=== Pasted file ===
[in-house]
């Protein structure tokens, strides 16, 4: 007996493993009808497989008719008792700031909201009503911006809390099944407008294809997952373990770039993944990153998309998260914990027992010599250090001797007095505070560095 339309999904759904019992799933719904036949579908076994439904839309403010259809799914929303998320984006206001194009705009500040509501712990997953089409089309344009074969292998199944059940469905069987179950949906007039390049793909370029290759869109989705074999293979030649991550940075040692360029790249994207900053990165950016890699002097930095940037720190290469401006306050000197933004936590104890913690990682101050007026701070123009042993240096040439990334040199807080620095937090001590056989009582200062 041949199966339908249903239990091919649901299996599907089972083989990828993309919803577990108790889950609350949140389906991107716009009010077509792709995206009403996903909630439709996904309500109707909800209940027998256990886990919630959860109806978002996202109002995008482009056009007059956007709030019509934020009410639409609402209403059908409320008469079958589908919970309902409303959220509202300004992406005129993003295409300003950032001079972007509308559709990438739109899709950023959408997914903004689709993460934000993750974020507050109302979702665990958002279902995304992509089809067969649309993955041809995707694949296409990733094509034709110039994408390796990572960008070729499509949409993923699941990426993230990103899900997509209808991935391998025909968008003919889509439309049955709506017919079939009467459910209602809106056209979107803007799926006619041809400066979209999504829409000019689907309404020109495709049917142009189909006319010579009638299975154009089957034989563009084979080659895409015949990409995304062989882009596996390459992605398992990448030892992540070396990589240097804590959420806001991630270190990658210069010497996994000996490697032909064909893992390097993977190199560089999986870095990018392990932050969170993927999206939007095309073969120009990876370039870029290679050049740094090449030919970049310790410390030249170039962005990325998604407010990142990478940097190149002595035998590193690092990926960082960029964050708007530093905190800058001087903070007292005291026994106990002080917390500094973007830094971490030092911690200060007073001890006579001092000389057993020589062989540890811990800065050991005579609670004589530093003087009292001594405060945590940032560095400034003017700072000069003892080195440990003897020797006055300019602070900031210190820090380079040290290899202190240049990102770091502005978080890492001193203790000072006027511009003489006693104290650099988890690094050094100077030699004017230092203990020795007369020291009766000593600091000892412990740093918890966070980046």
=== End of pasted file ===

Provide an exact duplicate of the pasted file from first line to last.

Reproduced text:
[in-house]
């Protein structure tokens, strides 16, 4: 007996493993009808497989008719008792700031909201009503911006809390099944407008294809997952373990770039993944990153998309998260914990027992010599250090001797007095505070560095 339309999904759904019992799933719904036949579908076994439904839309403010259809799914929303998320984006206001194009705009500040509501712990997953089409089309344009074969292998199944059940469905069987179950949906007039390049793909370029290759869109989705074999293979030649991550940075040692360029790249994207900053990165950016890699002097930095940037720190290469401006306050000197933004936590104890913690990682101050007026701070123009042993240096040439990334040199807080620095937090001590056989009582200062 041949199966339908249903239990091919649901299996599907089972083989990828993309919803577990108790889950609350949140389906991107716009009010077509792709995206009403996903909630439709996904309500109707909800209940027998256990886990919630959860109806978002996202109002995008482009056009007059956007709030019509934020009410639409609402209403059908409320008469079958589908919970309902409303959220509202300004992406005129993003295409300003950032001079972007509308559709990438739109899709950023959408997914903004689709993460934000993750974020507050109302979702665990958002279902995304992509089809067969649309993955041809995707694949296409990733094509034709110039994408390796990572960008070729499509949409993923699941990426993230990103899900997509209808991935391998025909968008003919889509439309049955709506017919079939009467459910209602809106056209979107803007799926006619041809400066979209999504829409000019689907309404020109495709049917142009189909006319010579009638299975154009089957034989563009084979080659895409015949990409995304062989882009596996390459992605398992990448030892992540070396990589240097804590959420806001991630270190990658210069010497996994000996490697032909064909893992390097993977190199560089999986870095990018392990932050969170993927999206939007095309073969120009990876370039870029290679050049740094090449030919970049310790410390030249170039962005990325998604407010990142990478940097190149002595035998590193690092990926960082960029964050708007530093905190800058001087903070007292005291026994106990002080917390500094973007830094971490030092911690200060007073001890006579001092000389057993020589062989540890811990800065050991005579609670004589530093003087009292001594405060945590940032560095400034003017700072000069003892080195440990003897020797006055300019602070900031210190820090380079040290290899202190240049990102770091502005978080890492001193203790000072006027511009003489006693104290650099988890690094050094100077030699004017230092203990020795007369020291009766000593600091000892412990740093918890966070980046």